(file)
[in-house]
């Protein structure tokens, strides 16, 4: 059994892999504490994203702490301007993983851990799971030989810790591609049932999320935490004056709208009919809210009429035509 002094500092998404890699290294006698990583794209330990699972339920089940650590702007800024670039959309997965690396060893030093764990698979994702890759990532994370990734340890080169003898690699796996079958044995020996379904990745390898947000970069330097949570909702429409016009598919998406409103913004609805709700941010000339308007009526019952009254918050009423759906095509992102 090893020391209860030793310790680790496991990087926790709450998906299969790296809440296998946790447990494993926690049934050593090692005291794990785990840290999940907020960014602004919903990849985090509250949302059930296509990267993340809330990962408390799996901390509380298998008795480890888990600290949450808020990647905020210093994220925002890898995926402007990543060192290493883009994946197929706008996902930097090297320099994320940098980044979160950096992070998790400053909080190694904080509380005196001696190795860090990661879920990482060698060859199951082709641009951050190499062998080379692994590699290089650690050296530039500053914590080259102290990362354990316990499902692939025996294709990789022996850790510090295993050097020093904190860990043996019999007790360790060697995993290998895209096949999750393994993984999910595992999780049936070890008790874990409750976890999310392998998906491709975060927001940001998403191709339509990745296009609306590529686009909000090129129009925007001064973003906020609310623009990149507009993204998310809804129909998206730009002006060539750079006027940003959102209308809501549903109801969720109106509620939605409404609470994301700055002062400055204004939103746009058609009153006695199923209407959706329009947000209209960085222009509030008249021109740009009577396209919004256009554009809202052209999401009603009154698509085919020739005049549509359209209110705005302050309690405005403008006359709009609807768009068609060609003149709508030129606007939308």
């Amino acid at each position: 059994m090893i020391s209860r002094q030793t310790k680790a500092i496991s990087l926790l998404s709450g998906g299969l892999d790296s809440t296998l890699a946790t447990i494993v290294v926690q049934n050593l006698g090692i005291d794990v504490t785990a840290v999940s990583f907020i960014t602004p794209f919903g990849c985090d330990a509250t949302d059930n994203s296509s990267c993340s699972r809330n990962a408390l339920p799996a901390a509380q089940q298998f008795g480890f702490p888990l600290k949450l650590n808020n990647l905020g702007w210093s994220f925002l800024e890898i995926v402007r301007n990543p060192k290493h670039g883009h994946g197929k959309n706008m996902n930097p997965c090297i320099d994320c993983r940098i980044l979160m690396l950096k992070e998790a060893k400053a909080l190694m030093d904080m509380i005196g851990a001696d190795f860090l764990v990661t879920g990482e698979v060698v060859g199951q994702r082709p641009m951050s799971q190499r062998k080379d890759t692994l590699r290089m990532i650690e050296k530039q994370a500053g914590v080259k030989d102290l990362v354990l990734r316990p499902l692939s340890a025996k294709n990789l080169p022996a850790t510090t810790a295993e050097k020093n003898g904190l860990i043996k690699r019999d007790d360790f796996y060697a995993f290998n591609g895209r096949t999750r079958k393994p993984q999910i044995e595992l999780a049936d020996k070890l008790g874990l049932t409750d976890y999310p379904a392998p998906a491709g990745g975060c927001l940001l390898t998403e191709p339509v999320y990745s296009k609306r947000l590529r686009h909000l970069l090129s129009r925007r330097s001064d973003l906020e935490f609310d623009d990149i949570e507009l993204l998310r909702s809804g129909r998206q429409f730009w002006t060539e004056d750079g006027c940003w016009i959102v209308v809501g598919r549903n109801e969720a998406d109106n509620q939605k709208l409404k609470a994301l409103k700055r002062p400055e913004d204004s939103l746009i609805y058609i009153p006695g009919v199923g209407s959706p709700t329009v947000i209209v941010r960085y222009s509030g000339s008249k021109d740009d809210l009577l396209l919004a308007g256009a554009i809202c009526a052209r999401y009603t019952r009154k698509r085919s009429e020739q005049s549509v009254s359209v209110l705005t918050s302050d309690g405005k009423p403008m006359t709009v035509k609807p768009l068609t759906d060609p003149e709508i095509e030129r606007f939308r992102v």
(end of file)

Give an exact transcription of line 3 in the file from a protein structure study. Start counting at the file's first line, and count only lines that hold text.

């Amino acid at each position: 059994m090893i020391s209860r002094q030793t310790k680790a500092i496991s990087l926790l998404s709450g998906g299969l892999d790296s809440t296998l890699a946790t447990i494993v290294v926690q049934n050593l006698g090692i005291d794990v504490t785990a840290v999940s990583f907020i960014t602004p794209f919903g990849c985090d330990a509250t949302d059930n994203s296509s990267c993340s699972r809330n990962a408390l339920p799996a901390a509380q089940q298998f008795g480890f702490p888990l600290k949450l650590n808020n990647l905020g702007w210093s994220f925002l800024e890898i995926v402007r301007n990543p060192k290493h670039g883009h994946g197929k959309n706008m996902n930097p997965c090297i320099d994320c993983r940098i980044l979160m690396l950096k992070e998790a060893k400053a909080l190694m030093d904080m509380i005196g851990a001696d190795f860090l764990v990661t879920g990482e698979v060698v060859g199951q994702r082709p641009m951050s799971q190499r062998k080379d890759t692994l590699r290089m990532i650690e050296k530039q994370a500053g914590v080259k030989d102290l990362v354990l990734r316990p499902l692939s340890a025996k294709n990789l080169p022996a850790t510090t810790a295993e050097k020093n003898g904190l860990i043996k690699r019999d007790d360790f796996y060697a995993f290998n591609g895209r096949t999750r079958k393994p993984q999910i044995e595992l999780a049936d020996k070890l008790g874990l049932t409750d976890y999310p379904a392998p998906a491709g990745g975060c927001l940001l390898t998403e191709p339509v999320y990745s296009k609306r947000l590529r686009h909000l970069l090129s129009r925007r330097s001064d973003l906020e935490f609310d623009d990149i949570e507009l993204l998310r909702s809804g129909r998206q429409f730009w002006t060539e004056d750079g006027c940003w016009i959102v209308v809501g598919r549903n109801e969720a998406d109106n509620q939605k709208l409404k609470a994301l409103k700055r002062p400055e913004d204004s939103l746009i609805y058609i009153p006695g009919v199923g209407s959706p709700t329009v947000i209209v941010r960085y222009s509030g000339s008249k021109d740009d809210l009577l396209l919004a308007g256009a554009i809202c009526a052209r999401y009603t019952r009154k698509r085919s009429e020739q005049s549509v009254s359209v209110l705005t918050s302050d309690g405005k009423p403008m006359t709009v035509k609807p768009l068609t759906d060609p003149e709508i095509e030129r606007f939308r992102v």